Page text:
Govt loosens consent rules over cell sites, other telco infrastructure

From New Year, permission will no longer be required from local authorities for frequently-deployed gear that meets national standards.

Changes to the National Environmental Standard (NES) for Telecommunications Facilities will make it quicker and easier for New Zealanders to get connected to new and better communications technologies, the government says.

“From 1 January 2017 network operators will no longer have to apply for resource consent from local authorities to install frequently deployed infrastructure such as small cell units, street cabinets, light pole antennas and cabling that meets the national standard. This national standard will save consumers and ratepayers millions of dollars and is part of our broader package of RMA reforms that take a more nationally consistent approach to environmental regulation,” Environment Minister Nick Smith says. 

(If you're in the tin hat crowd about cell sites, read this or this).

The new NES will make it easier and cheaper to install the infrastructure consumers need to access broadband under the Government’s Ultra-Fast Broadband Programme, Rural Broadband Initiative and 4G network deployment, Dr Smith says in a joint statement with Communications Minister Amy Adams.

It does not change the radio frequency exposure standards. All new telecommunications infrastructure will continue to need to comply with current standards referenced in the NES, and which are based on international best practice, the pair say.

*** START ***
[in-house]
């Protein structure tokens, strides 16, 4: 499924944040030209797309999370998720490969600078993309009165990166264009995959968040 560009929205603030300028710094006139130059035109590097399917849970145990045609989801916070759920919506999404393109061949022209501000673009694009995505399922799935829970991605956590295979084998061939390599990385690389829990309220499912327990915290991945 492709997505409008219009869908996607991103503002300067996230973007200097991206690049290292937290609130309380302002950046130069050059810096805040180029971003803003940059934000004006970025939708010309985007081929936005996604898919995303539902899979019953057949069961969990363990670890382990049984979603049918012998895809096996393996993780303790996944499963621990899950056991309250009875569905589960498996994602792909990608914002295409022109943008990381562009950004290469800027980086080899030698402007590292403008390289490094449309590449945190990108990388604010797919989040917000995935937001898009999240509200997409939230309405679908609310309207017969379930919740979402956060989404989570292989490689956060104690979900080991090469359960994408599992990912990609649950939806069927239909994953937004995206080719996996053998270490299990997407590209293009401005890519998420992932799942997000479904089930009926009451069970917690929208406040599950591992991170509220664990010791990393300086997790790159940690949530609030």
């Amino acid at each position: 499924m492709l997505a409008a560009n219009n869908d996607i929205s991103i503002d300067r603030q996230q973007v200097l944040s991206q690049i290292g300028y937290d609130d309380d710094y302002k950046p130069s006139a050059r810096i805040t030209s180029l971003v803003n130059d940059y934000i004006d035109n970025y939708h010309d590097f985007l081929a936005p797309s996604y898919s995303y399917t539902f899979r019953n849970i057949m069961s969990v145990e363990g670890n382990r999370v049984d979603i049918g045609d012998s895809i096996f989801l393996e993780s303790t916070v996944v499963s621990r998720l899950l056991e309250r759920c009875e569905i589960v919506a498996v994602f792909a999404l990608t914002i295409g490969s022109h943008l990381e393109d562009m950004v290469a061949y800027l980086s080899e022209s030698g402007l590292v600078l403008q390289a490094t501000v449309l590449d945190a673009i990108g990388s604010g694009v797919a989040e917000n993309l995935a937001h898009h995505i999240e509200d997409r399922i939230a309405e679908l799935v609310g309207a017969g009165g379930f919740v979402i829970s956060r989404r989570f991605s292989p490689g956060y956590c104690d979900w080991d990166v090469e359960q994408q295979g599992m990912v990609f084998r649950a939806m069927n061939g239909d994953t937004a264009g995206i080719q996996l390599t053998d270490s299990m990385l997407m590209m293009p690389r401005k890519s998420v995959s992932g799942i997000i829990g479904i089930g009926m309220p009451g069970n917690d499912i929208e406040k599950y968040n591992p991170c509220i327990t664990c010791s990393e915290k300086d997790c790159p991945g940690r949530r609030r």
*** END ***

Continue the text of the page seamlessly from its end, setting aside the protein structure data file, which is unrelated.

Telecommunications Users' Association CEO Craig Young tells NBR, "We supported the changes to the NES because they give infrastructure providers very clear guidelines to follow in installing certain types of new equipment where it's already been shown to have little environmental impact. Anything reasonable like this that removes possible unnecessary delays under RMA processes and helps improve competitive access is a positive move in our opinion."

The government is also considering a move to use power line infrastructure to run fibre cable over rural land.

And in June "deemed consent" legislation was introduced to make it easier for Chorus and other companies involved in UFB installations to get permission to lay cable down right-of-ways or into multi-tenant buildings.


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